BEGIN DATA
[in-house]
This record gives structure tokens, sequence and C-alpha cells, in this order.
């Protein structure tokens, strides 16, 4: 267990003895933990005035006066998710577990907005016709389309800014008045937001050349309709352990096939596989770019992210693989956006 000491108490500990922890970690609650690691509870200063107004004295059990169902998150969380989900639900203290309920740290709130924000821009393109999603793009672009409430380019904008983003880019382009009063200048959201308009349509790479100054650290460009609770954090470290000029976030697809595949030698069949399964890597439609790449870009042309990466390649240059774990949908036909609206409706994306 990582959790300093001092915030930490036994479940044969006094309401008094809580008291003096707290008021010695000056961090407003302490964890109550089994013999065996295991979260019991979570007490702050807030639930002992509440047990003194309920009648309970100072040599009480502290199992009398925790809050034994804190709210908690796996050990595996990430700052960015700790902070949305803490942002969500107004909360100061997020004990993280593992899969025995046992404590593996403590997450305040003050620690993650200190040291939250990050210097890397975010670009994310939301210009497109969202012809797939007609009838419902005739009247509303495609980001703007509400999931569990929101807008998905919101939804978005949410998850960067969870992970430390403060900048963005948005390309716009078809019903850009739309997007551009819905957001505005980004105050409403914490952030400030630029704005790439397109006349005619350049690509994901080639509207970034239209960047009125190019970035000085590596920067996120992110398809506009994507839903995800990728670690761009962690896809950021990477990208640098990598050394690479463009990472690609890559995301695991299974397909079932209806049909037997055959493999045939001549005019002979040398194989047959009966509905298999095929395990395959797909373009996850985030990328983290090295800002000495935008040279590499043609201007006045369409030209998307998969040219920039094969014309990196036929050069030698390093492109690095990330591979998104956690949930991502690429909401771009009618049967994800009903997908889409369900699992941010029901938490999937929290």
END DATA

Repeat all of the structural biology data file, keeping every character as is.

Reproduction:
[in-house]
This record gives structure tokens, sequence and C-alpha cells, in this order.
């Protein structure tokens, strides 16, 4: 267990003895933990005035006066998710577990907005016709389309800014008045937001050349309709352990096939596989770019992210693989956006 000491108490500990922890970690609650690691509870200063107004004295059990169902998150969380989900639900203290309920740290709130924000821009393109999603793009672009409430380019904008983003880019382009009063200048959201308009349509790479100054650290460009609770954090470290000029976030697809595949030698069949399964890597439609790449870009042309990466390649240059774990949908036909609206409706994306 990582959790300093001092915030930490036994479940044969006094309401008094809580008291003096707290008021010695000056961090407003302490964890109550089994013999065996295991979260019991979570007490702050807030639930002992509440047990003194309920009648309970100072040599009480502290199992009398925790809050034994804190709210908690796996050990595996990430700052960015700790902070949305803490942002969500107004909360100061997020004990993280593992899969025995046992404590593996403590997450305040003050620690993650200190040291939250990050210097890397975010670009994310939301210009497109969202012809797939007609009838419902005739009247509303495609980001703007509400999931569990929101807008998905919101939804978005949410998850960067969870992970430390403060900048963005948005390309716009078809019903850009739309997007551009819905957001505005980004105050409403914490952030400030630029704005790439397109006349005619350049690509994901080639509207970034239209960047009125190019970035000085590596920067996120992110398809506009994507839903995800990728670690761009962690896809950021990477990208640098990598050394690479463009990472690609890559995301695991299974397909079932209806049909037997055959493999045939001549005019002979040398194989047959009966509905298999095929395990395959797909373009996850985030990328983290090295800002000495935008040279590499043609201007006045369409030209998307998969040219920039094969014309990196036929050069030698390093492109690095990330591979998104956690949930991502690429909401771009009618049967994800009903997908889409369900699992941010029901938490999937929290």